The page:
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The Centers for Disease Control and Prevention spent one month in Kanawha County this summer to investigate the local HIV outbreak. The federal agency released its findings this week.
The CDC called the outbreak the “most concerning” in the nation earlier this year. With an initial push from Charleston Mayor Amy Goodwin, the state requested a team of disease intervention specialists from the CDC to study the outbreak on-site. This Epi-Aid provides short-term, but highly involved, assessment and assistance. Cabell County went through the same process in 2019 for its HIV outbreak.
Over four weeks, the CDC analyzed medical records and spoke with local health and social service providers at the frontlines of the outbreak. It also interviewed 26 people who have HIV or are at risk of contracting the virus. This includes people who use IV drugs and are often homeless, which represent most new HIV diagnoses.
“It’s clear from this report, we do not have the services in place to prevent these infections, diagnose them, and treat them,” said Robin Pollini, an infectious disease expert at WVU specializing in IV drug use.
The report outlines missed opportunities for testing and barriers to HIV treatment and clean needles.
“We were not surprised by the problems noted in the report. We knew they existed,” said Mayor Goodwin.
Local officials and medical and social service providers at the frontlines of the outbreak continue to meet monthly to form solutions. They meet next Tuesday at noon at Charleston’s health department.
“The state needs to take a leadership role,” Goodwin said. “We need their expertise and resources if we are going to get a handle on this serious issue affecting our entire state.”
Nearby counties are not seeing case numbers like Kanawha County, but health workers say some transient patients could spread the virus elsewhere.
State Epidemiologist Shannon McBee says her team is ready to assist the county in implementing some of the CDC’s recommendations. The CDC says it is also on standby for additional assistance as it’s requested.
“We can’t speculate on how many HIV cases will ultimately be a part of the outbreak among people who inject drugs in Kanawha County, but given the evidence of ongoing rapid HIV transmission, response activities should be approached with urgency,” the CDC said.
Before the Epi-Aid began, state and federal health agencies knew HIV cases had spiked in recent years among IV drug users.
Since the beginning of 2019, 75 people who inject drugs have been diagnosed with HIV in Kanawha County. The CDC sounded the alarm because it marks an uptick from previous years.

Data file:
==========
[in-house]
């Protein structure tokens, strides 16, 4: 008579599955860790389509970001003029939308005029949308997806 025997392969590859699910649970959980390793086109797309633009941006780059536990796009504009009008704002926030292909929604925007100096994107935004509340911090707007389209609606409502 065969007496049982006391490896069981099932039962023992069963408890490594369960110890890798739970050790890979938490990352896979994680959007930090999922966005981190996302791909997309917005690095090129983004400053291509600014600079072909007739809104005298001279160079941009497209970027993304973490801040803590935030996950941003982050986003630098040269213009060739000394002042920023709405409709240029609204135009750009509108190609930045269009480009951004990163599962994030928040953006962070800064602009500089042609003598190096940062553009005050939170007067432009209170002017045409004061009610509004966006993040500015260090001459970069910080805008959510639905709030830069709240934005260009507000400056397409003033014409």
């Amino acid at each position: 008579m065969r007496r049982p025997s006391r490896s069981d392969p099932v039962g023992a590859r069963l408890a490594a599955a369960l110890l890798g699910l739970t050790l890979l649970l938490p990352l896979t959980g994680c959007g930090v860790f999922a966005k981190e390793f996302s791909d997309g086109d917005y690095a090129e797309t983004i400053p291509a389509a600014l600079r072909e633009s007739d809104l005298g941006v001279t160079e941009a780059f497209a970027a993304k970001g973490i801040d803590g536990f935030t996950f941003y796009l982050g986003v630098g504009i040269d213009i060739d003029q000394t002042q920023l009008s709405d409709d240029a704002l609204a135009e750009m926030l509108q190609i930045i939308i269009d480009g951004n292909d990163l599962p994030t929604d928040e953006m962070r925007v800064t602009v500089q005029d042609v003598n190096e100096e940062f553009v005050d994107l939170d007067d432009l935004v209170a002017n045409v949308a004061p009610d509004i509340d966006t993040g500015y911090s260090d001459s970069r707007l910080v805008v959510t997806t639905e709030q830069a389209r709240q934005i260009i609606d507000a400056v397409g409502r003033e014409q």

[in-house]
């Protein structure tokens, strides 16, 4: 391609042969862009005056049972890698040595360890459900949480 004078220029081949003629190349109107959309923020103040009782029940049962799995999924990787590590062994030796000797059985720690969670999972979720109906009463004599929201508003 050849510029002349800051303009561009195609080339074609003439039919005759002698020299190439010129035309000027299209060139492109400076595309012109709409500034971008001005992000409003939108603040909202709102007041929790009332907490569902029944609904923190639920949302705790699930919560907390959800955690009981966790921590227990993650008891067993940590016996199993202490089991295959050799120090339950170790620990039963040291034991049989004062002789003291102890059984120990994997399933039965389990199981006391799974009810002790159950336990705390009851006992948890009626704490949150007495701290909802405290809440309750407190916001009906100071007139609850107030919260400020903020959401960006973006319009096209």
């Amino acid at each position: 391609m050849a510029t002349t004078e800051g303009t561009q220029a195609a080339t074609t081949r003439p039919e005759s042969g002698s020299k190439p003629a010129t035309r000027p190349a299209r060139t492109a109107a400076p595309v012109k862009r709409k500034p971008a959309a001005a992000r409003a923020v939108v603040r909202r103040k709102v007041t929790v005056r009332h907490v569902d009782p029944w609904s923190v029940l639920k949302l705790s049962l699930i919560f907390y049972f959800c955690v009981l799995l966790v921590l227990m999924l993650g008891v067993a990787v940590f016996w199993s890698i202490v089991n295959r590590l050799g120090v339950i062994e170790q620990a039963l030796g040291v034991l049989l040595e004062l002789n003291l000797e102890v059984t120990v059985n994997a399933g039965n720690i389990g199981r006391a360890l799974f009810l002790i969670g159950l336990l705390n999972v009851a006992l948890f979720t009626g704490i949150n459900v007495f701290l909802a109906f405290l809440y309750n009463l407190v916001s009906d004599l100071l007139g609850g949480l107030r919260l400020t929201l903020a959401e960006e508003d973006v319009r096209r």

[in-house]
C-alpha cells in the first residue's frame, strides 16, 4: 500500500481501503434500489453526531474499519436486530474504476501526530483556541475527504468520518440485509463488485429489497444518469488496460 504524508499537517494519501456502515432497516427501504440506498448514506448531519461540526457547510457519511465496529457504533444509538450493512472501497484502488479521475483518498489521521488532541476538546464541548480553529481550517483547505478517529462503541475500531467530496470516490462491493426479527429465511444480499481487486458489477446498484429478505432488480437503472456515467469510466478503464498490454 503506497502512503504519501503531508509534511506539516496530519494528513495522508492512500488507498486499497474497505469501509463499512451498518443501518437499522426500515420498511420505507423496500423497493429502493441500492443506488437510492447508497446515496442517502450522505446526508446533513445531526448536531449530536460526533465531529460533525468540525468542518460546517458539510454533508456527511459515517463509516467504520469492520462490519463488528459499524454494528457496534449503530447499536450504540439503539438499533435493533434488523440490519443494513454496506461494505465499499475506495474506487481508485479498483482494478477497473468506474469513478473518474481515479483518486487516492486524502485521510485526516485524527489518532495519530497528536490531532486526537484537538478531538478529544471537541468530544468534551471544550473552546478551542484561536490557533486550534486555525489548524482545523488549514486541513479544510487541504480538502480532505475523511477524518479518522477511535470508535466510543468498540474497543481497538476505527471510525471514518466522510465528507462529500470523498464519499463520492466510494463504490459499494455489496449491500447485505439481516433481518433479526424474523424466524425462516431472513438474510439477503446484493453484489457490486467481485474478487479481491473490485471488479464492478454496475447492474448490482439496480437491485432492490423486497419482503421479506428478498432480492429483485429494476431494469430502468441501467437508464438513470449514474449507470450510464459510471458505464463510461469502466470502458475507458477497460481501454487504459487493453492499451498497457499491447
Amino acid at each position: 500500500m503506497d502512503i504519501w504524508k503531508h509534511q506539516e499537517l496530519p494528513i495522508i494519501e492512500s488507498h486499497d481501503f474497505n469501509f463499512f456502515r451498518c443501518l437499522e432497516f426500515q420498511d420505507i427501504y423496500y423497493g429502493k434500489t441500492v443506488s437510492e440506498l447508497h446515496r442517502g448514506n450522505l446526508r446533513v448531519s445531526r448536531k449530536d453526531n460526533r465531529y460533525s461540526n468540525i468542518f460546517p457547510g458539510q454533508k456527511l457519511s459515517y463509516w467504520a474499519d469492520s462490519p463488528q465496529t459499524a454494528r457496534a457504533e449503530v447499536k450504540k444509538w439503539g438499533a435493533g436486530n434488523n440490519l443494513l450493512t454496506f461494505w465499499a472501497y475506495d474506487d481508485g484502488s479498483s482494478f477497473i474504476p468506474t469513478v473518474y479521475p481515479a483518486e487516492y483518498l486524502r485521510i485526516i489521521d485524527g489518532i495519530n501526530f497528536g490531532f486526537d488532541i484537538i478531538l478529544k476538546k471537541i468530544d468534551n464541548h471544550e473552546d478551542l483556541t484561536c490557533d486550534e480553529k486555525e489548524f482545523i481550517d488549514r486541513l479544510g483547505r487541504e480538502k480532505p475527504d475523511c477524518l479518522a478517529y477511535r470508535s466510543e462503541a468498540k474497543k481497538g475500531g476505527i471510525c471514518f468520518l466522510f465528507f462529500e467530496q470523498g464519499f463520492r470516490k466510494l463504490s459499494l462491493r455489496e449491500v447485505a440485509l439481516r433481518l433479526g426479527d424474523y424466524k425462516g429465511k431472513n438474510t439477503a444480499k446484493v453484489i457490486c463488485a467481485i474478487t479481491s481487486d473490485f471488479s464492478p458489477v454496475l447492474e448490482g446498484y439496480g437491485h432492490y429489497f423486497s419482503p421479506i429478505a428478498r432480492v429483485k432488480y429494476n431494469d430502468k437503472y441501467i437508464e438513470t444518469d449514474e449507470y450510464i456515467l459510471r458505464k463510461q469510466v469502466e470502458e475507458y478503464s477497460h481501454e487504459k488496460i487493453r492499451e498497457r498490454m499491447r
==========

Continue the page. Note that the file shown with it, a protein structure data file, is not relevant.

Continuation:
“We know that the opioid misuse epidemic has substantially increased the transmission… especially during the pandemic, when people have been faced with new challenges such as isolation, and depression,” said McBee.
The CDC found through its investigation that the virus is spreading rapidly among a small but connected group of people in Charleston, at a rate 12 times the national average. The outbreak is separate from Cabell County’s outbreak, which the CDC also studied in 2019.
The median age of those diagnosed is 34 and most don’t have secure housing.
Opportunities for more testing
The CDC analyzed medical records for 65 people diagnosed with HIV who at some point had visited Charleston Area Medical Center or Health Right. CAMC is home to the Ryan White Foundation, which is the largest comprehensive HIV medical provider. Health Right is a free clinic and the only operator of a syringe service program in Charleston.
While most diagnoses were recorded in medical settings, the CDC says there’s more opportunities to test people who come into emergency departments. Many of those using IV drugs visited emergency departments for wound infections. Only five percent received their diagnoses in an emergency department.
“I personally would like to see opt-out testing in emergency departments across the state,” McBee said. “This will allow us to identify those cases sooner and get those individuals into care to prevent further transmission into the community.”
Christine Teague with the Ryan White Program out of CAMC works directly with HIV patients within a much larger hospital setting. She said testing people who visit an emergency room at a hospital would be proactive, but she expects growing pains.